According to Hawaiian mythology Halemaumau Crater, Kilauea's steaming fire pit, is home to Pele - the Goddess of Fire. Many islanders still believe that it's she who spews up plumes of sulfuric steam, belches flames skyward, and commands the fiery lava. In spite of the seismic activity recorded at Halemaumau's rim, bribes to Pele - orchids, ohelo berries - are often left here. Hawaiians seem to thrive under the threat of Pele's fury.

Hawaiian's say: If you give your lei to a Tiki God you are sure to return to Hawai.

The 80-kilometre drive along the Chain of Craters Road will blow your mind, especially if you stop en route for short hikes. Since the park's terrain changes quickly from steamy rainforests to chilly summits to parched plateaus, remember to bring plenty of water, layers of clothing, a waterproof shell, long pants and sturdy, closed-toe shoes to hike in. Stop first at the Kilauea Center for an essential guidebook and to view a fascinating film that puts the obliterating power of volcanoes into perspective. Take a jaunt behind the Volcano House - a 1941 lodge perched precariously close to the crater's edge - for an astonishing view of the immense Kilauea Caldera and the steam curling from the vents in its parched floor; the fiery hole of the Halemaumau Crater; the reddish cinder cone of Kilauea Iki Crater; and in the distance, the snow-peaked majesty of Mauna Loa. Somewhere along the Chain of Craters Road, you'll also catch a glimpse of puu Huluhulu erupting: Soaring white plumes escape by day while volcanic steam glows red at night, all of it rife with hydrochloric acid and glass particles that can cause respiratory distress and irritate skin and eyes. Note: the parks' steam vents and sulfur banks aren't recommended for people with respiratory problems, infants, young children and pregnant women. Also keep in mind that some paths run dangerously close to the crater's rim, so rambunctious kids should be held by the hand at all times.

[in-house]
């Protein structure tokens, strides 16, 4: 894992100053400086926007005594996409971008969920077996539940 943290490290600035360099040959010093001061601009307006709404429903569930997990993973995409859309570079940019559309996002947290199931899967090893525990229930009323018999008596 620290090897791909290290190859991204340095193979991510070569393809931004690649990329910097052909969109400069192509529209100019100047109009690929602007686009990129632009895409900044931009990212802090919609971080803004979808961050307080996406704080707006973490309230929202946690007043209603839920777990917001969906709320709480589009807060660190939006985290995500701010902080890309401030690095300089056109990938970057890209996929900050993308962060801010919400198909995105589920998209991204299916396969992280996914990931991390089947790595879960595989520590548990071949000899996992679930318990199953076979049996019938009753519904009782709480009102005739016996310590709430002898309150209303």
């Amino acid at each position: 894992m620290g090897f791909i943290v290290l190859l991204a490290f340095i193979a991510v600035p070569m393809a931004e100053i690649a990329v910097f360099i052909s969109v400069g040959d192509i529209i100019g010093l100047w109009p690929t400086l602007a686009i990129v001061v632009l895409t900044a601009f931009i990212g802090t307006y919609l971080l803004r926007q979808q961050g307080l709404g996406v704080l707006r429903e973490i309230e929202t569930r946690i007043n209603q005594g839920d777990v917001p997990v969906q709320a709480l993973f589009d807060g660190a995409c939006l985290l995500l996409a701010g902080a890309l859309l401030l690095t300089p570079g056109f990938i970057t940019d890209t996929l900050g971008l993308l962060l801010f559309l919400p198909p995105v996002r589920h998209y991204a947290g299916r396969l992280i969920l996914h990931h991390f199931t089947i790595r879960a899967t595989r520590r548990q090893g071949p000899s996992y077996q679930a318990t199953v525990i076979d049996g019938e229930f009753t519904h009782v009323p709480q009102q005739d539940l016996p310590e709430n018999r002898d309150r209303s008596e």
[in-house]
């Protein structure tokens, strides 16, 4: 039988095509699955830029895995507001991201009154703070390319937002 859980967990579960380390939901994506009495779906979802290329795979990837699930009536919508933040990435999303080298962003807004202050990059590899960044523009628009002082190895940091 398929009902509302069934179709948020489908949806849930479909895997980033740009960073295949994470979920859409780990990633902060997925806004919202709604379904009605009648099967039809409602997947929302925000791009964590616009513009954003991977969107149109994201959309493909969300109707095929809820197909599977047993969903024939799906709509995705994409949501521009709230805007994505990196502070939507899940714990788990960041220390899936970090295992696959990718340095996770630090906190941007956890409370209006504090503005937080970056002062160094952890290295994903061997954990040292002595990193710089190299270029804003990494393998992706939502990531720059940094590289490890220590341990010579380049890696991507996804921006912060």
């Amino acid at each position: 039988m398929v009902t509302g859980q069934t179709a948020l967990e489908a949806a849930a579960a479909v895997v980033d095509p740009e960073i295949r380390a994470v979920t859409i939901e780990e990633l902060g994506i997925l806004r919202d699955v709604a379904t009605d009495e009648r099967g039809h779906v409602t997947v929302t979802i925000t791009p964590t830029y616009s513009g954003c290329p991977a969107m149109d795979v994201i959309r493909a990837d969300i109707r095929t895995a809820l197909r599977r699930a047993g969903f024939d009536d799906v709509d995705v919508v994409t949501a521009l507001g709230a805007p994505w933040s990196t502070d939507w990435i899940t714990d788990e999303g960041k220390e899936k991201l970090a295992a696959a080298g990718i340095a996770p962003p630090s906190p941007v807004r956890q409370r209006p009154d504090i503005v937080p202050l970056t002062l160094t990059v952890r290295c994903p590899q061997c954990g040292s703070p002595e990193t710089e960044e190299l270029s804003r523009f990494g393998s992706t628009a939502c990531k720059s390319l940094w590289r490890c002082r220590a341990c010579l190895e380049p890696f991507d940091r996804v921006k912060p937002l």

One final - if mystical - detail to remember if you visit Volcanoes National Park: Stealing volcanic rocks or sand angers Pele. Skeptical? Don't take the chance. The manager of the nearby Volcano Hotel receives dozens of mailings of lava rock each year from visitors who, citing bad luck, want their cache of stones returned to Pele.

Island Hopping

Aloha Airlines (Tel: 800-235-0936) provides frequent service among the Hawaiian islands. Flights average about US$69. Travel lightly: you may be charged for overweight luggage.
Getting Around
If you choose to rent a car or a jeep, note that the rental companies stipulate that your insurance coverage will be forfeited while you drive on certain off-the-beaten-tracks like the ones near Hana or in Hawaii Volcanoes National Park. Convertibles aren't worth the premium if you intend to sightsee in rainy areas such as Hilo on the Big Island, where it's wet 300 days a year.
Tourist Details
Get a free, comprehensive travel guide to the Hawaiian Islands.
Visit: Hawaii Visitors Bureau: 2270 Kalakaua Avenue, 8th Floor, Honolulu.
Phone: 800-Go-Hawaii
Website: www.visithawaii.com